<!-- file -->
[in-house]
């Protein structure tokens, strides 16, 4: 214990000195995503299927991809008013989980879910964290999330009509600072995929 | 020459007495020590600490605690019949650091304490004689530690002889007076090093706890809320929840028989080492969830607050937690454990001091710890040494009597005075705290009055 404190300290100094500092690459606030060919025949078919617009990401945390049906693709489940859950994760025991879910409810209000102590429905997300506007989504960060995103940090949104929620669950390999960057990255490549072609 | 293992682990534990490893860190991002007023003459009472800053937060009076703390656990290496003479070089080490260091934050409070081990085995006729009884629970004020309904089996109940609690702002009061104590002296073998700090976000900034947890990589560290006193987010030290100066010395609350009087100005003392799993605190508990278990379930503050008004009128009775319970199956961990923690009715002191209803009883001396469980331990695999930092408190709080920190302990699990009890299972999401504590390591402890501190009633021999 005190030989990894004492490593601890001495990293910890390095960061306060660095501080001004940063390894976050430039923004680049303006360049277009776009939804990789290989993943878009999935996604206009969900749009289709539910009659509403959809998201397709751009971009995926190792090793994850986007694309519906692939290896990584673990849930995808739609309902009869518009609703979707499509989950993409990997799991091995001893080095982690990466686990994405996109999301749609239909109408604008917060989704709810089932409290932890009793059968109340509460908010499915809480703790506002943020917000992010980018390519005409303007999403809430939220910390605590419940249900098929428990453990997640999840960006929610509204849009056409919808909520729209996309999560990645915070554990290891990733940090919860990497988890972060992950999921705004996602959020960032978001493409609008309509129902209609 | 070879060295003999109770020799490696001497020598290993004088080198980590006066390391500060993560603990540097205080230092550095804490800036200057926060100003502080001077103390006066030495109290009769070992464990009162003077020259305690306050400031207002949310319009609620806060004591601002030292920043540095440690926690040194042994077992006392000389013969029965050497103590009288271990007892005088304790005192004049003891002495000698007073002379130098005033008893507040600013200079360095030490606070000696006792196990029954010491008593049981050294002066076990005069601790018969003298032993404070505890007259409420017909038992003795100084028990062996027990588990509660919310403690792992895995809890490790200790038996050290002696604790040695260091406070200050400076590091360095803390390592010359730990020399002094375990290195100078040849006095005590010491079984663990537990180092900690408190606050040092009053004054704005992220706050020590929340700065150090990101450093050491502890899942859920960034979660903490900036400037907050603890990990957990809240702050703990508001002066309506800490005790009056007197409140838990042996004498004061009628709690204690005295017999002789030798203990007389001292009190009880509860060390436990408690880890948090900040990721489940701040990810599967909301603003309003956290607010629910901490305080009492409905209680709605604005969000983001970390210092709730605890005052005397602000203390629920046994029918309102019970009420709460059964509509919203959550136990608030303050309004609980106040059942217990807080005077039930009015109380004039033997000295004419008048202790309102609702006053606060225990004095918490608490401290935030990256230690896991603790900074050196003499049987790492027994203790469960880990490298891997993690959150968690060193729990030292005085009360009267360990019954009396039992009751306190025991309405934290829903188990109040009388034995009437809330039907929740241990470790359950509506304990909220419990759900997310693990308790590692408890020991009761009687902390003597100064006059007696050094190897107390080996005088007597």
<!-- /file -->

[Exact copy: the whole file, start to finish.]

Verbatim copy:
[in-house]
């Protein structure tokens, strides 16, 4: 214990000195995503299927991809008013989980879910964290999330009509600072995929 | 020459007495020590600490605690019949650091304490004689530690002889007076090093706890809320929840028989080492969830607050937690454990001091710890040494009597005075705290009055 404190300290100094500092690459606030060919025949078919617009990401945390049906693709489940859950994760025991879910409810209000102590429905997300506007989504960060995103940090949104929620669950390999960057990255490549072609 | 293992682990534990490893860190991002007023003459009472800053937060009076703390656990290496003479070089080490260091934050409070081990085995006729009884629970004020309904089996109940609690702002009061104590002296073998700090976000900034947890990589560290006193987010030290100066010395609350009087100005003392799993605190508990278990379930503050008004009128009775319970199956961990923690009715002191209803009883001396469980331990695999930092408190709080920190302990699990009890299972999401504590390591402890501190009633021999 005190030989990894004492490593601890001495990293910890390095960061306060660095501080001004940063390894976050430039923004680049303006360049277009776009939804990789290989993943878009999935996604206009969900749009289709539910009659509403959809998201397709751009971009995926190792090793994850986007694309519906692939290896990584673990849930995808739609309902009869518009609703979707499509989950993409990997799991091995001893080095982690990466686990994405996109999301749609239909109408604008917060989704709810089932409290932890009793059968109340509460908010499915809480703790506002943020917000992010980018390519005409303007999403809430939220910390605590419940249900098929428990453990997640999840960006929610509204849009056409919808909520729209996309999560990645915070554990290891990733940090919860990497988890972060992950999921705004996602959020960032978001493409609008309509129902209609 | 070879060295003999109770020799490696001497020598290993004088080198980590006066390391500060993560603990540097205080230092550095804490800036200057926060100003502080001077103390006066030495109290009769070992464990009162003077020259305690306050400031207002949310319009609620806060004591601002030292920043540095440690926690040194042994077992006392000389013969029965050497103590009288271990007892005088304790005192004049003891002495000698007073002379130098005033008893507040600013200079360095030490606070000696006792196990029954010491008593049981050294002066076990005069601790018969003298032993404070505890007259409420017909038992003795100084028990062996027990588990509660919310403690792992895995809890490790200790038996050290002696604790040695260091406070200050400076590091360095803390390592010359730990020399002094375990290195100078040849006095005590010491079984663990537990180092900690408190606050040092009053004054704005992220706050020590929340700065150090990101450093050491502890899942859920960034979660903490900036400037907050603890990990957990809240702050703990508001002066309506800490005790009056007197409140838990042996004498004061009628709690204690005295017999002789030798203990007389001292009190009880509860060390436990408690880890948090900040990721489940701040990810599967909301603003309003956290607010629910901490305080009492409905209680709605604005969000983001970390210092709730605890005052005397602000203390629920046994029918309102019970009420709460059964509509919203959550136990608030303050309004609980106040059942217990807080005077039930009015109380004039033997000295004419008048202790309102609702006053606060225990004095918490608490401290935030990256230690896991603790900074050196003499049987790492027994203790469960880990490298891997993690959150968690060193729990030292005085009360009267360990019954009396039992009751306190025991309405934290829903188990109040009388034995009437809330039907929740241990470790359950509506304990909220419990759900997310693990308790590692408890020991009761009687902390003597100064006059007696050094190897107390080996005088007597």